Was it the moment when identity politics warriors had finally planted their flag on the hallowed ground of Jewish acting?
Earlier this month, Friday Night Dinner star Tamsin Greig said she “probably shouldn’t” have played a Yiddishe mamma in the much-loved sitcom – because she isn’t Jewish herself.
Coming from Britain’s best-known “Jewish” mother, the sudden angst over “Jewface” — casting non-Jews in conspicuously Jewish roles — was given a great deal of weight.
But it left many giants of Jewish theatre seething. This week, they have decided to hit back.
Celebrated playwright-director Patrick Marber, who directed Tom Stoppard’s play Leopoldstadt, angrily dismissed the idea that “lived experienced” should be critical to casting and making plays.
He told the JC: “I f****ing hate that expression. Because ‘lived experience’ is sort of a denial of what creativity is and denies the actor the fundamental challenge and right to become someone else to impersonate another human being from another time, from another culture from another religion and another sexuality and other gender.”
Mr Marber added: “I really want us Jews to fight our corner, but to not be exclusive and excluding.
“I want us Jews to be liberal-minded and generous. I think a gentile can play a Jew and a Jew can play a gentile. I don’t like it when someone plays a Jew and gets it wrong. [But] I don’t like quotas. I don’t like laws. I think we should be better than that, we Jews.”
Elliot Levey, who is currently playing the doomed German Jew Herr Schultz in Cabaret alongside Jessie Buckley and Eddie Redmayne, agreed.
“The notion of people showing their papers to authenticate Jewish ancestry in order to justify playing a Jewish role is a dystopian nightmare,” he said. “I’m adamant that we can’t have checks and balances.”
Mr Levey added that he knew a prominent non-Jewish actor who, in order to land a Jewish role, dug up a photo of man who looked Jewish and claimed it was his grandfather. He didn’t get it, he said.
Playwright Ryan Craig, whose plays What We Did to Weinstein, The Holy Rosenbergs and Filthy Business have placed Jews centre stage for more than 15 years, agreed that the rise of the concept of “Jewface” was a cultural “disaster”.
In his play Our Class for the National Theatre, which was inspired by the massacre of Jews by their Polish neighbours in the town of Jedwabne in 1941, one of the central Jewish roles of Dora was played by non-Jew Sinead Matthews, as were other Jewish roles in the production.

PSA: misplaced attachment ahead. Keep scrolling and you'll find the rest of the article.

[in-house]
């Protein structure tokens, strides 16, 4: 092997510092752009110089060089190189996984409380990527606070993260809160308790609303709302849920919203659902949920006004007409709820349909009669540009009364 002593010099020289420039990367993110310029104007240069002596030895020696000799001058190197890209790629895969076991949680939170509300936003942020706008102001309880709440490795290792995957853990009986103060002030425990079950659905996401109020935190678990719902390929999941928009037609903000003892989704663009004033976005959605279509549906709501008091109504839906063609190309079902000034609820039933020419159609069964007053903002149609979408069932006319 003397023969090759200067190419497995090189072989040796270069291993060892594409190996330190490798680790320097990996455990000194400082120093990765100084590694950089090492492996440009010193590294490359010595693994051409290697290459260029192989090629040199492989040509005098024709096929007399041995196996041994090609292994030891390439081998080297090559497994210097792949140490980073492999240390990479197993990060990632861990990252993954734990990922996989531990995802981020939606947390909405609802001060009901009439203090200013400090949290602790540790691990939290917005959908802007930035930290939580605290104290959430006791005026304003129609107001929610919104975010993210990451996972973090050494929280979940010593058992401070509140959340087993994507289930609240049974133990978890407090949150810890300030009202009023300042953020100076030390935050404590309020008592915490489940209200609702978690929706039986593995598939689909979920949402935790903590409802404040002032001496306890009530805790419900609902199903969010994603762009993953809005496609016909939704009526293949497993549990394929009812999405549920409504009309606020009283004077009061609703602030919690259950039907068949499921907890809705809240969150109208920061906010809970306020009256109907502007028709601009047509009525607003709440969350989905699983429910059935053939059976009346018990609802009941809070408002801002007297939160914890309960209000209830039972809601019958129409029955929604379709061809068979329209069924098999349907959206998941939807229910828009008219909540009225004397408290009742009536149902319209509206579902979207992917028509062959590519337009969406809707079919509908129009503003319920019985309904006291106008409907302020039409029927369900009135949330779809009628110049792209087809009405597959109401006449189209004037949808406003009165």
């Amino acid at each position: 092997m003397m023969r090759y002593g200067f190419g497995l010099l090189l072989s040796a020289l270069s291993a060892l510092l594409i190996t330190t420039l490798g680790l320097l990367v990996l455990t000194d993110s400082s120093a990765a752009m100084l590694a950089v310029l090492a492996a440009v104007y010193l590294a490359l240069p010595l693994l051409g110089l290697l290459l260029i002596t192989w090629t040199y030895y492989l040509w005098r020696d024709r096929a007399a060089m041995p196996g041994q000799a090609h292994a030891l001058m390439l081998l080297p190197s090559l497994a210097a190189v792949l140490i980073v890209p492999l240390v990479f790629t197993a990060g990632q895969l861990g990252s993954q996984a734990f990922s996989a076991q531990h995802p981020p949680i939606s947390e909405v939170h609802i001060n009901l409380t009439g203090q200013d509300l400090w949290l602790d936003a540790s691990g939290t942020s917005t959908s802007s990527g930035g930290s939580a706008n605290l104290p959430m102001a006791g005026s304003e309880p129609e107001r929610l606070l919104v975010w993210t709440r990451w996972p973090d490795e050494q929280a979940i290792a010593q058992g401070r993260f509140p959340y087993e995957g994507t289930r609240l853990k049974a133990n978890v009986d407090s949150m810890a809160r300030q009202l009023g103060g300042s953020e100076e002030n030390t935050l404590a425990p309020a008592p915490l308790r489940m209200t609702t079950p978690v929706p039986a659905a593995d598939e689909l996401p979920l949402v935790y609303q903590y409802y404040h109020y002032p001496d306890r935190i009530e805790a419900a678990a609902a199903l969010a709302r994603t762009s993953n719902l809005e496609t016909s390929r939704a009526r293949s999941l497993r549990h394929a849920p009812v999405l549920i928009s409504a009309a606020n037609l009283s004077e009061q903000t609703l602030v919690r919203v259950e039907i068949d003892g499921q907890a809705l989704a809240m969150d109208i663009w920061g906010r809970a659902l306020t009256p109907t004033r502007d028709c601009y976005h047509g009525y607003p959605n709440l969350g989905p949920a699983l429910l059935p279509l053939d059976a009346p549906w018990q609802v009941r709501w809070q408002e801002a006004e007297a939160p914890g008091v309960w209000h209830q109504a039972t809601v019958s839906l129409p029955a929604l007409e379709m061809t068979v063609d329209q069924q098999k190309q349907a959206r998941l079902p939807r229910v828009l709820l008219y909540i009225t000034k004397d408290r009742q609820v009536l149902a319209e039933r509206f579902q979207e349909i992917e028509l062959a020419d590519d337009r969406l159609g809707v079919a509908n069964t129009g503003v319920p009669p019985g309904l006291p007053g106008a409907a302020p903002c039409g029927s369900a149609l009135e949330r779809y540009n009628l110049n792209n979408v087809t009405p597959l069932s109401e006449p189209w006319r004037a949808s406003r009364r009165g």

“I can’t imagine going back and doing that differently and it being a better result,” Mr Craig said. “Sinead was absolutely remarkable. Probably she was changed as a person by playing that role.”
But not all Jewish stars oppose the idea. Actress Maureen Lipman – who made headlines last week by declaring that cancel culture was killing comedy – told the JC that she was not comfortable with Helen Mirren, who is not Jewish, playing Israeli leader Golda Meir in the forthcoming movie Golda.
“With that I disagree, because the Jewishness of the character is so integral,” said Ms Lipman, who sees extra Jewish significance in the fact that Meir was Prime Minister of Israel.
“I’m sure she [Mirren] will be marvellous, but it would never be allowed for Ben Kingsley to play Nelson Mandela. You just couldn’t even go there.”
Those on Ms Lipman’s side of the debate argue that Jews are being treated less sympathetically than other groups. Or as Jewish-American comedian Sarah Silverman puts it,
“Right now, representation f***ing matters. It has to also finally matter for Jews as well. Especially Jewish women.”
Ms Lipman added: “Perhaps you need to have some sort of panel of people who say this is not acceptable, this is acceptable.”
The issue of casting non-Jews in Jewish roles was brought to the fore by an open letter in 2019 signed by Jewish theatre practitioners including Ms Lipman, fellow actor Miriam Margolyes and producer Adam Lenson.
The letter was triggered by a production of the Jewish musical Falsettos, which had no Jews in its cast or creative team.
This was an example of “overt appropriation”, the letter said.
It also called for “lived experience” to be a cornerstone of productions about Jews, and highlighted the practice of “Jewface” as something to avoid.
But another prominent Jewish theatre practitioner, who asked not to be named, said that the most interesting aspect about the Falsettos letter in 2019 were the number of Jewish theatre practitioners who did not sign.